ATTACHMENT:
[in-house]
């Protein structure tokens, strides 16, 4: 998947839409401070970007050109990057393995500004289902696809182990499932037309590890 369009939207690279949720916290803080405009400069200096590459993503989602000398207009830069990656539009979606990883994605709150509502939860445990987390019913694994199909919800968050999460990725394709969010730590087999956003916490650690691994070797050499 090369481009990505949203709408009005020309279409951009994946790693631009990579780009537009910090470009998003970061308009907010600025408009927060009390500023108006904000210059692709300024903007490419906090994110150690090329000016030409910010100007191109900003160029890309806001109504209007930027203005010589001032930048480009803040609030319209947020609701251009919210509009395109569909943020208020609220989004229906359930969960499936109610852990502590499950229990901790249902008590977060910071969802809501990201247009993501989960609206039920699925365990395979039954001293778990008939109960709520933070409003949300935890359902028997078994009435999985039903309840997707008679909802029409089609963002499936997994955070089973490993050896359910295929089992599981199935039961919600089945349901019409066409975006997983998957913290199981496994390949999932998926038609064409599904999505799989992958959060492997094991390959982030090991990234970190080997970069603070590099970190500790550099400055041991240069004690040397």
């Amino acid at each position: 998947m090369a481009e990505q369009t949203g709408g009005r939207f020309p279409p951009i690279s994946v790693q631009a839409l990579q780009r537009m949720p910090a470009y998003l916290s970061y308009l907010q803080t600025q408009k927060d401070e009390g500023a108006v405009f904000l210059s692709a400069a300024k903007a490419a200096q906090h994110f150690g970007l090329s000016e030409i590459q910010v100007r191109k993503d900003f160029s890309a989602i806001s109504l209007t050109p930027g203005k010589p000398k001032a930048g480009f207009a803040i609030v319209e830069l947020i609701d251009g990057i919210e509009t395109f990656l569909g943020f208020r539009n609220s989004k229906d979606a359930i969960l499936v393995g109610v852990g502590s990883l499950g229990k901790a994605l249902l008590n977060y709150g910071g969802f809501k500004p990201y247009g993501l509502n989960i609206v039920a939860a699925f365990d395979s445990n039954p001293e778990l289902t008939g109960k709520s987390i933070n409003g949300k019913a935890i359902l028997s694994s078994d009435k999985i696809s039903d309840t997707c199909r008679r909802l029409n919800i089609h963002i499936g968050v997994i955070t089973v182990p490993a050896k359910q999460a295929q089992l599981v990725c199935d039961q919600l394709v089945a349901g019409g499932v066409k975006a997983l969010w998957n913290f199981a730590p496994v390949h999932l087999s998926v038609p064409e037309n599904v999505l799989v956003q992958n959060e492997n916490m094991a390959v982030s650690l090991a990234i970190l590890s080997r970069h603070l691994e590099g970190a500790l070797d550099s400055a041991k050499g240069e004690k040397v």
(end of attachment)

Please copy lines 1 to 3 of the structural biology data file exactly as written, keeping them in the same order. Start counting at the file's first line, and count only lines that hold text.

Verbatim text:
[in-house]
């Protein structure tokens, strides 16, 4: 998947839409401070970007050109990057393995500004289902696809182990499932037309590890 369009939207690279949720916290803080405009400069200096590459993503989602000398207009830069990656539009979606990883994605709150509502939860445990987390019913694994199909919800968050999460990725394709969010730590087999956003916490650690691994070797050499 090369481009990505949203709408009005020309279409951009994946790693631009990579780009537009910090470009998003970061308009907010600025408009927060009390500023108006904000210059692709300024903007490419906090994110150690090329000016030409910010100007191109900003160029890309806001109504209007930027203005010589001032930048480009803040609030319209947020609701251009919210509009395109569909943020208020609220989004229906359930969960499936109610852990502590499950229990901790249902008590977060910071969802809501990201247009993501989960609206039920699925365990395979039954001293778990008939109960709520933070409003949300935890359902028997078994009435999985039903309840997707008679909802029409089609963002499936997994955070089973490993050896359910295929089992599981199935039961919600089945349901019409066409975006997983998957913290199981496994390949999932998926038609064409599904999505799989992958959060492997094991390959982030090991990234970190080997970069603070590099970190500790550099400055041991240069004690040397």
């Amino acid at each position: 998947m090369a481009e990505q369009t949203g709408g009005r939207f020309p279409p951009i690279s994946v790693q631009a839409l990579q780009r537009m949720p910090a470009y998003l916290s970061y308009l907010q803080t600025q408009k927060d401070e009390g500023a108006v405009f904000l210059s692709a400069a300024k903007a490419a200096q906090h994110f150690g970007l090329s000016e030409i590459q910010v100007r191109k993503d900003f160029s890309a989602i806001s109504l209007t050109p930027g203005k010589p000398k001032a930048g480009f207009a803040i609030v319209e830069l947020i609701d251009g990057i919210e509009t395109f990656l569909g943020f208020r539009n609220s989004k229906d979606a359930i969960l499936v393995g109610v852990g502590s990883l499950g229990k901790a994605l249902l008590n977060y709150g910071g969802f809501k500004p990201y247009g993501l509502n989960i609206v039920a939860a699925f365990d395979s445990n039954p001293e778990l289902t008939g109960k709520s987390i933070n409003g949300k019913a935890i359902l028997s694994s078994d009435k999985i696809s039903d309840t997707c199909r008679r909802l029409n919800i089609h963002i499936g968050v997994i955070t089973v182990p490993a050896k359910q999460a295929q089992l599981v990725c199935d039961q919600l394709v089945a349901g019409g499932v066409k975006a997983l969010w998957n913290f199981a730590p496994v390949h999932l087999s998926v038609p064409e037309n599904v999505l799989v956003q992958n959060e492997n916490m094991a390959v982030s650690l090991a990234i970190l590890s080997r970069h603070l691994e590099g970190a500790l070797d550099s400055a041991k050499g240069e004690k040397v």